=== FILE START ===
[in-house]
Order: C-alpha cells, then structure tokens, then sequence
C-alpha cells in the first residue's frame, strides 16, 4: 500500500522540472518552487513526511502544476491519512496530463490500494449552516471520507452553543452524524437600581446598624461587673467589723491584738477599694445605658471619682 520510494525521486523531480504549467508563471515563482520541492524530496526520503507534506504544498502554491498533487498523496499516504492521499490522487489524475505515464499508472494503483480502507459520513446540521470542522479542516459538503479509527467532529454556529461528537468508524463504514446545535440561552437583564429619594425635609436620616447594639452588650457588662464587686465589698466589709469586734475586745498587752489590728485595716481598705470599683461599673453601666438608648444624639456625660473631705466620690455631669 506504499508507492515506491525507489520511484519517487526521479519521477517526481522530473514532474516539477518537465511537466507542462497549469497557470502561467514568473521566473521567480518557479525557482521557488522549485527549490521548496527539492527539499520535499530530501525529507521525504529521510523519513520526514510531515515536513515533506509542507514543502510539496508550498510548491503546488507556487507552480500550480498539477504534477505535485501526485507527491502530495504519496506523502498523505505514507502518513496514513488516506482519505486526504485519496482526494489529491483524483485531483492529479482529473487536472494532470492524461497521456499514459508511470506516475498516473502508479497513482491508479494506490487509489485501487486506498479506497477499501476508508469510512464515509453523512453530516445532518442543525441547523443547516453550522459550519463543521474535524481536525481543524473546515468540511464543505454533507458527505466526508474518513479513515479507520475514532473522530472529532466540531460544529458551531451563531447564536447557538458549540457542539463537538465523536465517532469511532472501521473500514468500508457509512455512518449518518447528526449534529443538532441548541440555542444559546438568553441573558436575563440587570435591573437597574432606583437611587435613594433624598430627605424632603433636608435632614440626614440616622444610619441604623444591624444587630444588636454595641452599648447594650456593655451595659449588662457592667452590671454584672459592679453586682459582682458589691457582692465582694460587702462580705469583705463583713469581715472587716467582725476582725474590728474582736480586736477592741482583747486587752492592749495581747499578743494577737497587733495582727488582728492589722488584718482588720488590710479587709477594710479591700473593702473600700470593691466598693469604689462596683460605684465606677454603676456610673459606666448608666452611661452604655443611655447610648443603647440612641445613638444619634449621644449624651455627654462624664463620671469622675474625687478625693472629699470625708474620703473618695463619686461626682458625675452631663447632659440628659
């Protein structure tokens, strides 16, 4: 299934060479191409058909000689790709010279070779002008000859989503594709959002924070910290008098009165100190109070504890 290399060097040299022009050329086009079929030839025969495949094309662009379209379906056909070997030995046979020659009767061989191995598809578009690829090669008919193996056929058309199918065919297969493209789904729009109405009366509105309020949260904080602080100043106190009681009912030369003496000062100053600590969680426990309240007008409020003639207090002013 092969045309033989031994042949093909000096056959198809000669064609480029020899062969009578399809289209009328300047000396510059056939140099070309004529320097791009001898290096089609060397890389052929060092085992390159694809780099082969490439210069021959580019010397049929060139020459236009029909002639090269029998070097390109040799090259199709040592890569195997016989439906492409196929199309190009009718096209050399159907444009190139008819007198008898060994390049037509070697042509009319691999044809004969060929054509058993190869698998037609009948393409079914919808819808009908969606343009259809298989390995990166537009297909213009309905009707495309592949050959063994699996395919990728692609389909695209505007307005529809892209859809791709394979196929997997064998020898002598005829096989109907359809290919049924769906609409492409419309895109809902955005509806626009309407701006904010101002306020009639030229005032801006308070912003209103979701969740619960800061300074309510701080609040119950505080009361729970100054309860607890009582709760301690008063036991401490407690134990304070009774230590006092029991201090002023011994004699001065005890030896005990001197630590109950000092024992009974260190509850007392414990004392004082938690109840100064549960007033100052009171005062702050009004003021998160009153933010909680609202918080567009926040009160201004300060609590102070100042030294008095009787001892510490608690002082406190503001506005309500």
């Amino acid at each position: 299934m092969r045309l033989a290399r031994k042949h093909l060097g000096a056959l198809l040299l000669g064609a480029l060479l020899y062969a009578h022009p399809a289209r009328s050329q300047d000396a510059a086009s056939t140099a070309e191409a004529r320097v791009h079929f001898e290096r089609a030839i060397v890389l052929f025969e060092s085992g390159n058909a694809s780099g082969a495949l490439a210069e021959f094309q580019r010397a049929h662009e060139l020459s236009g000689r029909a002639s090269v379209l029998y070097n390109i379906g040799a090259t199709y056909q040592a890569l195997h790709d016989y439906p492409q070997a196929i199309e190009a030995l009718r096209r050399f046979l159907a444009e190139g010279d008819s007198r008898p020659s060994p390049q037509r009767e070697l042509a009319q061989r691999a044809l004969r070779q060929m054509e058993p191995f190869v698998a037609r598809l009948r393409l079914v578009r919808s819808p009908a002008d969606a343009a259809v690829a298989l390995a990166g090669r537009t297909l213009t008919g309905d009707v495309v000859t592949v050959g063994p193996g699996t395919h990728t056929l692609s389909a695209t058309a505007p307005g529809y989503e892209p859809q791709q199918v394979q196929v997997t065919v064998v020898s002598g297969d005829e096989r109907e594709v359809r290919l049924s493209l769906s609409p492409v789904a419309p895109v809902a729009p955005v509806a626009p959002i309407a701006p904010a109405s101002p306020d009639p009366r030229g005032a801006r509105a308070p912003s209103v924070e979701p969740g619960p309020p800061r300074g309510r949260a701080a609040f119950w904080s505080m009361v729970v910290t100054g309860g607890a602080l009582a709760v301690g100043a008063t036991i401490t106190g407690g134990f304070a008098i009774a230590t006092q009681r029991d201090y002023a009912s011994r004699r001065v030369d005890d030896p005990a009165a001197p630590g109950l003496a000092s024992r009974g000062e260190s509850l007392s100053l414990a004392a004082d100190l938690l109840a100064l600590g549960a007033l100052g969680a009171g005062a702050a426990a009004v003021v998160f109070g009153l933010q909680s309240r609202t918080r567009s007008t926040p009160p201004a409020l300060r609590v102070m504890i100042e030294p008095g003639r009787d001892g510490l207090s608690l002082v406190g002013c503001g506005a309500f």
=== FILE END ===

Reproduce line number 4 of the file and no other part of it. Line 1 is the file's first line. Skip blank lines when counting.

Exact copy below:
């Protein structure tokens, strides 16, 4: 299934060479191409058909000689790709010279070779002008000859989503594709959002924070910290008098009165100190109070504890 290399060097040299022009050329086009079929030839025969495949094309662009379209379906056909070997030995046979020659009767061989191995598809578009690829090669008919193996056929058309199918065919297969493209789904729009109405009366509105309020949260904080602080100043106190009681009912030369003496000062100053600590969680426990309240007008409020003639207090002013 092969045309033989031994042949093909000096056959198809000669064609480029020899062969009578399809289209009328300047000396510059056939140099070309004529320097791009001898290096089609060397890389052929060092085992390159694809780099082969490439210069021959580019010397049929060139020459236009029909002639090269029998070097390109040799090259199709040592890569195997016989439906492409196929199309190009009718096209050399159907444009190139008819007198008898060994390049037509070697042509009319691999044809004969060929054509058993190869698998037609009948393409079914919808819808009908969606343009259809298989390995990166537009297909213009309905009707495309592949050959063994699996395919990728692609389909695209505007307005529809892209859809791709394979196929997997064998020898002598005829096989109907359809290919049924769906609409492409419309895109809902955005509806626009309407701006904010101002306020009639030229005032801006308070912003209103979701969740619960800061300074309510701080609040119950505080009361729970100054309860607890009582709760301690008063036991401490407690134990304070009774230590006092029991201090002023011994004699001065005890030896005990001197630590109950000092024992009974260190509850007392414990004392004082938690109840100064549960007033100052009171005062702050009004003021998160009153933010909680609202918080567009926040009160201004300060609590102070100042030294008095009787001892510490608690002082406190503001506005309500």